Game 69: When the Tigers had a closer again

Admit it, your stomach churned when the Tigers couldn’t drive in Bryan Holaday from third base with one out in the bottom of the eighth inning Thursday. Instead of giving Joe Nathan an insurance run to work with against the red-hot Royals, Detroit handed its beleaguered closer a one-run lead to close out against KC’s fourth, fifth and sixth hitters in the bottom of the ninth.

Then Joe Nathan looked like the old Joe Nathan again.

“Well, we figured something out the last couple of days,” Nathan said afterwards. “We’ve been working on it in the bullpen, side sessions. Yesterday was a really good time to work on it, because it was with some adrenaline, because I got up in a one-run game, with a chance to go in.”

He didn’t get in, because the Tigers couldn’t put a run across. He still got to throw.

“Always helps to have some energy when you’re working on something that’s … maybe not new, but trying to get back to the form it was.”

It was his old arm slot, he said, lower than it has been this year. He adjusted that, worked to keep his head in line with his delivery, focused on location, then stopped focusing on location. The result was some pretty good stuff.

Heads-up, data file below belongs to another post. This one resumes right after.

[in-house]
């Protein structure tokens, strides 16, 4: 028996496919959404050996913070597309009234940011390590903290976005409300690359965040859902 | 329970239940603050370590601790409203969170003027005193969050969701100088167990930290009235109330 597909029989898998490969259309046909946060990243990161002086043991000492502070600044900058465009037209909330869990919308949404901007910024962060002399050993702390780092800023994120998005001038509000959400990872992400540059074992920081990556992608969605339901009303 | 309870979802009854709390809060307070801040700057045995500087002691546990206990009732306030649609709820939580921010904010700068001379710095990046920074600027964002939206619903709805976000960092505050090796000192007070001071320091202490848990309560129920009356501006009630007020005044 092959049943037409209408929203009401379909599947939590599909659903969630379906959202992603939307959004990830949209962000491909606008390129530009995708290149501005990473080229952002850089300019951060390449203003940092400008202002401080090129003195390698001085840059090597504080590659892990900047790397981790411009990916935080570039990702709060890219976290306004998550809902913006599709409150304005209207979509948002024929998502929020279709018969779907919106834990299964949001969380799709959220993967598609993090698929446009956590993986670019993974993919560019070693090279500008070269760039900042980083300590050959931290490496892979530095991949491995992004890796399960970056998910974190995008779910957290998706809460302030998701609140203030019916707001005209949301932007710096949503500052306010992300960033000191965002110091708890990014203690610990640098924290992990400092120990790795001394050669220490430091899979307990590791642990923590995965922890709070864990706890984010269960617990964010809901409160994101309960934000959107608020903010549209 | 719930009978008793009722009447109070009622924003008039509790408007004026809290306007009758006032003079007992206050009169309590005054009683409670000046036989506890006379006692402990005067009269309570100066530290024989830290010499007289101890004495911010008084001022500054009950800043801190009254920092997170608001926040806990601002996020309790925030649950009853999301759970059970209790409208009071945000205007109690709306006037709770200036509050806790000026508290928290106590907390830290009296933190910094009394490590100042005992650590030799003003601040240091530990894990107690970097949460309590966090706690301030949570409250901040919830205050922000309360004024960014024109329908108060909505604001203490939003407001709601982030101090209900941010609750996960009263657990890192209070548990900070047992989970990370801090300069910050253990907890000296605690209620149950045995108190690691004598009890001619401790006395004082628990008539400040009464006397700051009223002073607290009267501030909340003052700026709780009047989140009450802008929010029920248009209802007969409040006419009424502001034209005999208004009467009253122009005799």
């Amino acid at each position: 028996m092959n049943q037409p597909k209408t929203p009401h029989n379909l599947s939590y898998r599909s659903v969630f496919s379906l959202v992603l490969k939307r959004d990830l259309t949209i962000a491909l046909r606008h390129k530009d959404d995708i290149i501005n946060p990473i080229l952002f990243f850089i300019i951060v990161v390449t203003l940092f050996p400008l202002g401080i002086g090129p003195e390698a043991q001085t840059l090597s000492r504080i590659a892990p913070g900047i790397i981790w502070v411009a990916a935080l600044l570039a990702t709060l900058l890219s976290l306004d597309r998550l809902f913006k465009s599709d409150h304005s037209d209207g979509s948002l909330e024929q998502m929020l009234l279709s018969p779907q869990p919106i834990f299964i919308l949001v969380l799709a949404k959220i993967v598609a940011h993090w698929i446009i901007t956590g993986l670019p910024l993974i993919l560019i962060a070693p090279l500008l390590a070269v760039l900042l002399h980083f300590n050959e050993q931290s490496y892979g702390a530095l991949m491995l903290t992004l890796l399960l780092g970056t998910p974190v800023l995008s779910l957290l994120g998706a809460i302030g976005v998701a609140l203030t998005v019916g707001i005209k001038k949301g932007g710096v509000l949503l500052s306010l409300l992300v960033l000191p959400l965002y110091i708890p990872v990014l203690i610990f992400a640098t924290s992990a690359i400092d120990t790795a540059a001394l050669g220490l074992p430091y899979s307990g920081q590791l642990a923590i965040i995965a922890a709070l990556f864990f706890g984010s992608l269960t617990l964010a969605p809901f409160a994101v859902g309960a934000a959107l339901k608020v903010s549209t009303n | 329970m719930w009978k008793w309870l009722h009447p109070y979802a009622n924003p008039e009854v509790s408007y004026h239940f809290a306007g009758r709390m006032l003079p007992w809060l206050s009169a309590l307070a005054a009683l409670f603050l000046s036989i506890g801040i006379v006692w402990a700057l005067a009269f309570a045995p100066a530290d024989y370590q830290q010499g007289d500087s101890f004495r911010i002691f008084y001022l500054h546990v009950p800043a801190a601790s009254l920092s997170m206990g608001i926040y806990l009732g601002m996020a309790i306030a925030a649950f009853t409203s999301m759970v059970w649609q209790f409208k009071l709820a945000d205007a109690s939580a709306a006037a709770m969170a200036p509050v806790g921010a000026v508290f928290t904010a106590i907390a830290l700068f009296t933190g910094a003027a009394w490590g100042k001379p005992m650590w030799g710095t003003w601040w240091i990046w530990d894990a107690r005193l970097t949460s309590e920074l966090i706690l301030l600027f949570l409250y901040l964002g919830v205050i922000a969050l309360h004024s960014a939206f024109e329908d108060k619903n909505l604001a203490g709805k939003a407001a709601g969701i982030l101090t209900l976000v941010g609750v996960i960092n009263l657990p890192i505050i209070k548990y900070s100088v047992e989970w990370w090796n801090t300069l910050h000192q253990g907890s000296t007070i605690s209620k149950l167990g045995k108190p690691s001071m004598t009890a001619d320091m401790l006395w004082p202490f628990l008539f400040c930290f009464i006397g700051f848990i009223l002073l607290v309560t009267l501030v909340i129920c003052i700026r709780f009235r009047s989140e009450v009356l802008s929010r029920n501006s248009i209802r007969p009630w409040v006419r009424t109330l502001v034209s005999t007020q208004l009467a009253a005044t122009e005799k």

“Obviously, the one thing you worry about when you work on mechanics, is location,” Nathan said. “You’re sitting there, working on mechanics, working on mechanics, and you do something that feels so strange, sometimes you get away from going out and actually competing. So when I got out on the mound today, I had a little bit of extra focus on, all right, be ready to compete. It’s not about mechanics now, it’s about getting after it.

“Fortunately, everything came out very natural. Location wasn’t an issue at all. Actually helped my location.”

After getting just a dozen swings and misses out of 220 pitches over a month-long stretch, Nathan’s first pitch drew a swing and miss from Billy Butler on a slow breaking ball. After back-to-back fastballs out of the strike zone put him behind, Nathan nailed the outside corner with consecutive pitches — the first an 87 mph slider, the second a 94 mph fastball.

Down went Butler, 6-for-13 lifetime against him before that strikeout.

“We’ve missed Joe. We wanted him back to where he was,” manager Brad Ausmus said. “That looked like him.”

The Royals weren’t arguing.

“That looked like the Joe Nathan I’ve faced for years,” Butler said, “all those times with the Twins and then with Texas — the one with a few hundred saves and all those All-Star Games. He’s had some tough moments in his career, but that looked like the same guy today.”

From there, Nathan got a life. He put Salvador Perez in an 0-2 count and didn’t let him out of it, forcing him to foul off a slider diving outside and a high fastball before dropping a curveball on him. Perez got a piece of it, but right into catcher Bryan Holaday’s mitt.

With that, Nathan had just his third multi-strikeout performance of the season. Once Lorenzo Cain swung and missed at back-to-back sliders off the plate, Nathan had struck out side for the first time since Aug. 20 of last season. He also had his first save since May 29, and his first 1-2-3 inning for a save since May 27, both in Oakland.